Wednesday, September 08, 2010

UC - vol. quit - medical reasons - non-expert evidence

Visay v. UCBR - March 22, 2010 - unpublished memorandum opinion

The court held that, under the circumstances of this case, the claimant did not have to produce expert medical evidence to explain why she (temporarily) left her job, holding that "[t]here is no doubt Claimant here offered evidence which, if believed by the fact-finder, would have satisfied her burden to explain her motivation to leave her employment. Judd v. UCBR, 496 A.2d 1377, 1379 (Pa. Cmwlth. 1985) (citations omitted) (emphasis added); see also Steffy v. UCBR, 499 Pa. 367, 453 A.2d 591 (1982).

In Judd, the court said that "anxiety and emotional distress can be necessitous and compelling cause for terminating one’s employment, and … a claimant does not necessarily have to present expert medical evidence in order to establish that he had compelling medical reasons for terminating his employment, but instead may establish that fact by any competent evidence such as claimant’s own testimony and/or documentary evidence." (emphasis in original).

Thus, the Board erred in determining Claimant was required to present expert medical evidence to prove why she left her employment.

Claimant was a combat veteran who worked at transitional housing facility (THF) for homeless women veterans. The job required her to live at the facility. At some point, claimant suffered from her own PTSD problems and got extended off-site treatment at two other facilities. When she returned to work after treatment, the employer did not have any available positions, so she applied for UC.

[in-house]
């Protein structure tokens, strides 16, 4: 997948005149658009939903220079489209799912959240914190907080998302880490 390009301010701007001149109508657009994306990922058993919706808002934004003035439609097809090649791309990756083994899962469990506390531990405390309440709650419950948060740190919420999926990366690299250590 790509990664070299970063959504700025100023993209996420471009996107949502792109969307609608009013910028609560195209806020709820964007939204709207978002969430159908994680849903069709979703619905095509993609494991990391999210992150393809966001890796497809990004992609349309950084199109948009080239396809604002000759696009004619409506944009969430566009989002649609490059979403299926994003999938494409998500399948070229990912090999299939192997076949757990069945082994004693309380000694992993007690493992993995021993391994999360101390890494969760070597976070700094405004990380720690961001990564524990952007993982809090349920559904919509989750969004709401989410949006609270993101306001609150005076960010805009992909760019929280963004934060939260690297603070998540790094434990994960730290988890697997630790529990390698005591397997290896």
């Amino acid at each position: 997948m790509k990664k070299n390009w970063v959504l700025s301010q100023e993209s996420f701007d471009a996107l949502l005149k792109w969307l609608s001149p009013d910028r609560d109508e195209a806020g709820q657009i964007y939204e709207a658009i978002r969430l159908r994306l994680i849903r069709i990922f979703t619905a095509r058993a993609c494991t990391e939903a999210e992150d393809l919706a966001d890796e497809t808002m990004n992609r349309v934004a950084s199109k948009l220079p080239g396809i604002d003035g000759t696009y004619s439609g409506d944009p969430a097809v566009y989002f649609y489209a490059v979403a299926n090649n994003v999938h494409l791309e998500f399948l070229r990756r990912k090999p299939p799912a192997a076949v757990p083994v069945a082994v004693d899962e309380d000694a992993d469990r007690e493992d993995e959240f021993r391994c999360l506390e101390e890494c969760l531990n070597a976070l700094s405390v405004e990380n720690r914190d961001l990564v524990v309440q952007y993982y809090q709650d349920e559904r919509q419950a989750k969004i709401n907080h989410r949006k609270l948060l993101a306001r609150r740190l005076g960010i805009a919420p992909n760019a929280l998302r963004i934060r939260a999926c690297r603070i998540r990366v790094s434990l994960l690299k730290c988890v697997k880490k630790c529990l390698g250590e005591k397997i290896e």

At the hearing, she did not offer any expert medical evidence but testified and offered other evidence, which showed that she is a veteran; while at the THF, she saw a psychologist and underwent therapy in order to get her “life started over again”; both the program director and her psychologist suggested that she leave the House to partake in the out-of-state PTSD program “to deal with some of [her] traumatic issues.” This testimony explained Claimant’s subsequent actions and was not subject to a hearsay objection. It also shows communication between Claimant and Employer concerning her mental health problems. The record also contains a letter from a staff nurse at the PTSD facility, corroborating Claimant’s testimony that she was participating in the PTSD program. Plaintiff also testified that after the PTSD treatment, she got further treatment at a VA facility.

The court contrasted this case and the holding in Judd with the facts and opinion in Jordan v. UCBR, 684 A.2d 1096 (Pa. Cmwlth. 1996), where the court held that the claimant "could not prove his mood disorder caused his unreasonable and unjustifiable conduct without offering expert testimony, and the claimant himself was not qualified to offer an expert opinion. . . .Unlike the claimant in Jordan, however, Claimant here did not assert that her mental health problem compelled an uncontrollable action or irresponsible decision, which was therefore not willful. These types of assertions clearly require expert opinion. Instead, Claimant here asserted advice for remote treatment resulted in her conscious, reasonable decision to seek that treatment. Accordingly, the Board’s reliance on Jordan is misplaced. Rather, in this case the Judd standard is appropriate for determining whether Claimant proved a compelling reason to leave her employment.